The Label Printers’ was invited to participate at UL’s recent Brand Protection Summit in Los Angeles, CA, USA, as an Interactive Round Table Leader. The Summit included UL “clients, key law enforcement partners, invited guests, and a select number of brand protection service providers/specialists.”
The Label Printers’ topic was “Product Security Solutions – Facing Operational Realities”, and Lori Campbell, The Label Printers’ Chief of Operations was the Round Table Leader. The keynote speaker for the conference was Todd Rogers, assistant sheriff, Los Angeles County Sheriff’s Department.
UL outlined the event’s purpose and benefits in their Registration/Welcome materials: “For over 15 years, UL has taken an aggressive stance against product counterfeiting through a comprehensive program involving enforcement, education and partnerships with key IP crime stakeholders from around the world. As a leader in product safety testing and certification, as well as a rights holder, UL knows the detrimental effects IP crime can have on a company’s resources, reputation and to its corporate goals."
William J. Kane, chief executive of The Label Printers, thinks the conference holds value to a wide range of organizations and companies interested in the latest information on brand protection. He said, “Between the FBI and the US Attorney’s Office, we always hear really interesting information about cases they’re prosecuting. The FBI is deeply engaged in the investigation and prosecution of [counterfeiting] criminals, and they emphasize how the buyers of counterfeit goods fund terrorists and organized crime. We heard about a really interesting case involving Nike shoes where the counterfeiter’s excuse was ‘I didn’t know’ – which worked the first time, but not the second.” Kane believes there are always excellent speakers at the event, such as Therese Randazzo who is the director of IPR Policy and Programs with US Customs and Border Protection, whose speech at the conference opening on “Effective Enforcement Strategies – Working With Customs and Border Protection” highlighted Customs’ task of inspecting 250,000 packages every day.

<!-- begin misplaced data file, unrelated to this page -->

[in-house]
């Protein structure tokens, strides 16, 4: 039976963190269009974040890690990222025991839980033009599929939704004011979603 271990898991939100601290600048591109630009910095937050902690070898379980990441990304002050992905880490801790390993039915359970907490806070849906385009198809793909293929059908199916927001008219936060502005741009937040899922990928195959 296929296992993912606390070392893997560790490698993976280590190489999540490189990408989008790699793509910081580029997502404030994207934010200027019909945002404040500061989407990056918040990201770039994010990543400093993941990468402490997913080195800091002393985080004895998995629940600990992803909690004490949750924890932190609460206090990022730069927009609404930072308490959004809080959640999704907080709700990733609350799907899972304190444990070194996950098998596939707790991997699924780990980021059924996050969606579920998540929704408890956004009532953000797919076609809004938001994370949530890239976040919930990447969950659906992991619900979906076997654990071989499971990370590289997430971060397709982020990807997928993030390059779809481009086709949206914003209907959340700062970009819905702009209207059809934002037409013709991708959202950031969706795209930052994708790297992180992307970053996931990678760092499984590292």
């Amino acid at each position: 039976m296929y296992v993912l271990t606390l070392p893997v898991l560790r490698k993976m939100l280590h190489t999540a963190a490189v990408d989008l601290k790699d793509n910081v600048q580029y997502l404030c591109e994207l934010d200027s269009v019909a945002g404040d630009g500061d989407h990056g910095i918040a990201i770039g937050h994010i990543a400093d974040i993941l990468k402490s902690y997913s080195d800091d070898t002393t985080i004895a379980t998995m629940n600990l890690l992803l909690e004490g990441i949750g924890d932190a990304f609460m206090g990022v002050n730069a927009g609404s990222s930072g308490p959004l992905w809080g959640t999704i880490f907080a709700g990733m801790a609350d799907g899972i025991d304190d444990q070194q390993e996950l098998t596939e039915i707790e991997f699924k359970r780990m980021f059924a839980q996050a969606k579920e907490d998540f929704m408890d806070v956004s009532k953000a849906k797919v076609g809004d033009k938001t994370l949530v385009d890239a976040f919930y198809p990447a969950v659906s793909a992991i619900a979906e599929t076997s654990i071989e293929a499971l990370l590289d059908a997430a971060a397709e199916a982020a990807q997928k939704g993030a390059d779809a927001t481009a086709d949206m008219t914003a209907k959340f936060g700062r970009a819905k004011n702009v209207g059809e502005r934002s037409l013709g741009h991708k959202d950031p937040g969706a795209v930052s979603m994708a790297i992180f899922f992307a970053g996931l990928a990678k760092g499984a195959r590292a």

Said Campbell about her Round Table, “The workshops and roundtables allowed attendees to engage further with one another on various topics. My roundtable discussion was one of facing operational realities and how to increase the buy-in from departments within one’s organization.”
About the conference in general, Campbell added, “It’s clear that UL’s influence in brand protection and anti-counterfeiting continues to grow, as evidenced by the increasing number of brand owners in attendance that aren’t UL’s direct customers. UL’s Brand Protection Summit continues to improve every year. I felt there was a distinctly practical approach to all of the key presentations offered to attendees – geared towards educating rights holders on everything from training to Customs inspection and clearance process to investigations to litigation of criminal and civil cases.”
Conference participants included brand owners such as Altria; solution providers such as The Label Printers, and government and law enforcement agencies such as the US Department of Justice, US Customs and Border Protection, INTERPOL, EUROPOL, the FBI, and Homeland Security and many other intellectual property and anti-counterfeiting experts.